In January 2000, wife found a videotape showing husband involved in an adulterous affair. She immediately took all of husband’s possessions out of the master bedroom and put them in a guest bedroom, where husband usually slept. A friend of wife was in the house when the tape was discovered. Husband does not deny that wife found the tape or that she moved all his belongings into the guest bedroom, although he claims none of this changed their marital relationship.[5]

Wife testified she took several actions to live separate and apart from husband starting in January 2000. She stopped attending family functions with husband and his family. She would not attend church with him. She stopped depositing money into their joint checking account. However, she continued to buy groceries, cook, do laundry, and clean house.[6] Wife asked husband several times to leave the house, but he refused.

A friend of wife testified she visited the house once a week and observed the parties living in separate bedrooms. Wife told this friend that she and husband were no longer “a couple.” Wife testified that she intended to live separate and apart from husband as of January 2000.

This evidence is sufficient for a trial court to find the parties were living separate and apart without cohabitation. The parties no longer engaged in sexual intercourse. Husband openly continued a sexual relationship with another woman. Wife stopped attending functions with husband. Continuing to share food and keep a clean house are not behaviors that, as a matter of law, require a finding that the parties were living together. See Chandler v. Chandler, 132 Va. 418, 428-31, 112 S.E. 856, 860-61 (1922) (finding desertion does not require neglect of all aspects of the marital relationship). Wife intended to permanently discontinue the marital relationship when she moved husband into the guest bedroom. See Hooker, 215 Va. at 416-17, 211 S.E.2d at 36. The only attempt husband made to change the situation involved putting his personal items back into the master bedroom and throwing wife’s possessions into the guest bedroom.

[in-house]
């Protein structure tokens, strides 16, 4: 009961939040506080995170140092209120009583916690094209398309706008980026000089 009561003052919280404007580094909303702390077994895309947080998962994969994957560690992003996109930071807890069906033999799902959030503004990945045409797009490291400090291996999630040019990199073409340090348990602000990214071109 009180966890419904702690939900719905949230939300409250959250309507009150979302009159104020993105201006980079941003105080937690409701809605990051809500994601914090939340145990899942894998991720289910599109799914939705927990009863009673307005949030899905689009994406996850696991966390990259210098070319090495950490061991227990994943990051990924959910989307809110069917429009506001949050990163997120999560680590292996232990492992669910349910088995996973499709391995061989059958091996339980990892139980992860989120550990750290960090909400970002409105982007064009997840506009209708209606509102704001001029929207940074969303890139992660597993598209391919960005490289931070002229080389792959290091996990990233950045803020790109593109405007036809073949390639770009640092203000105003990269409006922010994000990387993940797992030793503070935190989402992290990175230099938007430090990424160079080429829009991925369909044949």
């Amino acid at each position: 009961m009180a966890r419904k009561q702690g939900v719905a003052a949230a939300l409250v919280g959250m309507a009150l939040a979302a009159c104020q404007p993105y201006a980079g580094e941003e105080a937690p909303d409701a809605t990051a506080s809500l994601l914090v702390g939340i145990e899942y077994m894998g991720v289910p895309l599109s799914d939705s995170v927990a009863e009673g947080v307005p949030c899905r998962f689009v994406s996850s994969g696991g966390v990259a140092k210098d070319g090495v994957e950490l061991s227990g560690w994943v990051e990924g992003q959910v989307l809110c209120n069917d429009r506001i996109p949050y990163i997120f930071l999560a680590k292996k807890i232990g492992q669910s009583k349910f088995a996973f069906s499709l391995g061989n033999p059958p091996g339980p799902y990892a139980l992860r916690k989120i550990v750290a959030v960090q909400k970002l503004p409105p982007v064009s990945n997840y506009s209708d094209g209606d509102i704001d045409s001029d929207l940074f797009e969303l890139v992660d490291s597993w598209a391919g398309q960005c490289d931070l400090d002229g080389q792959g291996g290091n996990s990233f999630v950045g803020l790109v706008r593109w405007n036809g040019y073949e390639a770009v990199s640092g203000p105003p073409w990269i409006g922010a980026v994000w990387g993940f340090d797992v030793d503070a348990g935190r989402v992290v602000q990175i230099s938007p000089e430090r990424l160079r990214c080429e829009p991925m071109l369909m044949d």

Husband argues wife did not appropriately corroborate her allegations that they separated in January 2000. We disagree. “Every element or essential charge need not be corroborated, nor must the corroborating evidence, standing alone, prove the grounds for divorce, but corroboration must give sufficient strength to the complainant’s testimony to be clearly worthy of belief.” Emrich v. Emrich, 9 Va. App. 288, 296, 387 S.E.2d 274, 278 (1989).

Wife’s testimony was corroborated by her friend, who was present when wife found the videotape and moved husband’s possessions into the guest room. This friend testified she visited the house once a week and observed the parties living separate and apart. The videotape of husband’s infidelity also corroborated wife’s allegations. This evidence provided sufficient corroboration.

2. Separate Property

The trial court found wife had traced all the funds used to build the home and to purchase other personal property to her inheritance, which was kept in her personal accounts in Finland. Husband argues this money was deposited into a joint account and the home was titled in both their names; therefore, he claims the home became marital property. He also alleges he contributed funds to the joint account. Additionally, he argues his personal efforts increased the value of the home, resulting in substantial appreciation of the property and giving him an interest in the home.[7]